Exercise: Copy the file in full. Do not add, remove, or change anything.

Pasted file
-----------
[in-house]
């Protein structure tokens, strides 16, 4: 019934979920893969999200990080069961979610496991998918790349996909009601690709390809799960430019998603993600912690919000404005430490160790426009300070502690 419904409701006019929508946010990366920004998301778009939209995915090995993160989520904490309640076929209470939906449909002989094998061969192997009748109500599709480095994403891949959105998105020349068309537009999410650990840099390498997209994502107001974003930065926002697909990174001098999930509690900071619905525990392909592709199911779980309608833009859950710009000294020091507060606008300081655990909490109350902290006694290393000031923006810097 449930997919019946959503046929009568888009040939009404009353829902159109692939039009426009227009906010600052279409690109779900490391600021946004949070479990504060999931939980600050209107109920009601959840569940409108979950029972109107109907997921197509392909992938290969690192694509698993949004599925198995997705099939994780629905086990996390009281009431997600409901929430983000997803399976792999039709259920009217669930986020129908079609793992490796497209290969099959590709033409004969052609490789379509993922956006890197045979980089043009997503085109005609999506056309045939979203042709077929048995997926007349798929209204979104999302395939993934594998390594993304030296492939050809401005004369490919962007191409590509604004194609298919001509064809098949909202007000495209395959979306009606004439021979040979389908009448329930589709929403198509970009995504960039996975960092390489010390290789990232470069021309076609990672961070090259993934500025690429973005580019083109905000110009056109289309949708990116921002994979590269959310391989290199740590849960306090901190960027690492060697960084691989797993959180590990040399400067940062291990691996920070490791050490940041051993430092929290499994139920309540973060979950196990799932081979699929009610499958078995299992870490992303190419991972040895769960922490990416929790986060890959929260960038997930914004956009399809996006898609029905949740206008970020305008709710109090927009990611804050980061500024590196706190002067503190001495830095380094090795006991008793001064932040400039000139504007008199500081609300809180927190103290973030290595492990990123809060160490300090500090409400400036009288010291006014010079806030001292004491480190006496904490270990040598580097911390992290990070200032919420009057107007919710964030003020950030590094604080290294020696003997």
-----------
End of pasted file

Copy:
[in-house]
């Protein structure tokens, strides 16, 4: 019934979920893969999200990080069961979610496991998918790349996909009601690709390809799960430019998603993600912690919000404005430490160790426009300070502690 419904409701006019929508946010990366920004998301778009939209995915090995993160989520904490309640076929209470939906449909002989094998061969192997009748109500599709480095994403891949959105998105020349068309537009999410650990840099390498997209994502107001974003930065926002697909990174001098999930509690900071619905525990392909592709199911779980309608833009859950710009000294020091507060606008300081655990909490109350902290006694290393000031923006810097 449930997919019946959503046929009568888009040939009404009353829902159109692939039009426009227009906010600052279409690109779900490391600021946004949070479990504060999931939980600050209107109920009601959840569940409108979950029972109107109907997921197509392909992938290969690192694509698993949004599925198995997705099939994780629905086990996390009281009431997600409901929430983000997803399976792999039709259920009217669930986020129908079609793992490796497209290969099959590709033409004969052609490789379509993922956006890197045979980089043009997503085109005609999506056309045939979203042709077929048995997926007349798929209204979104999302395939993934594998390594993304030296492939050809401005004369490919962007191409590509604004194609298919001509064809098949909202007000495209395959979306009606004439021979040979389908009448329930589709929403198509970009995504960039996975960092390489010390290789990232470069021309076609990672961070090259993934500025690429973005580019083109905000110009056109289309949708990116921002994979590269959310391989290199740590849960306090901190960027690492060697960084691989797993959180590990040399400067940062291990691996920070490791050490940041051993430092929290499994139920309540973060979950196990799932081979699929009610499958078995299992870490992303190419991972040895769960922490990416929790986060890959929260960038997930914004956009399809996006898609029905949740206008970020305008709710109090927009990611804050980061500024590196706190002067503190001495830095380094090795006991008793001064932040400039000139504007008199500081609300809180927190103290973030290595492990990123809060160490300090500090409400400036009288010291006014010079806030001292004491480190006496904490270990040598580097911390992290990070200032919420009057107007919710964030003020950030590094604080290294020696003997």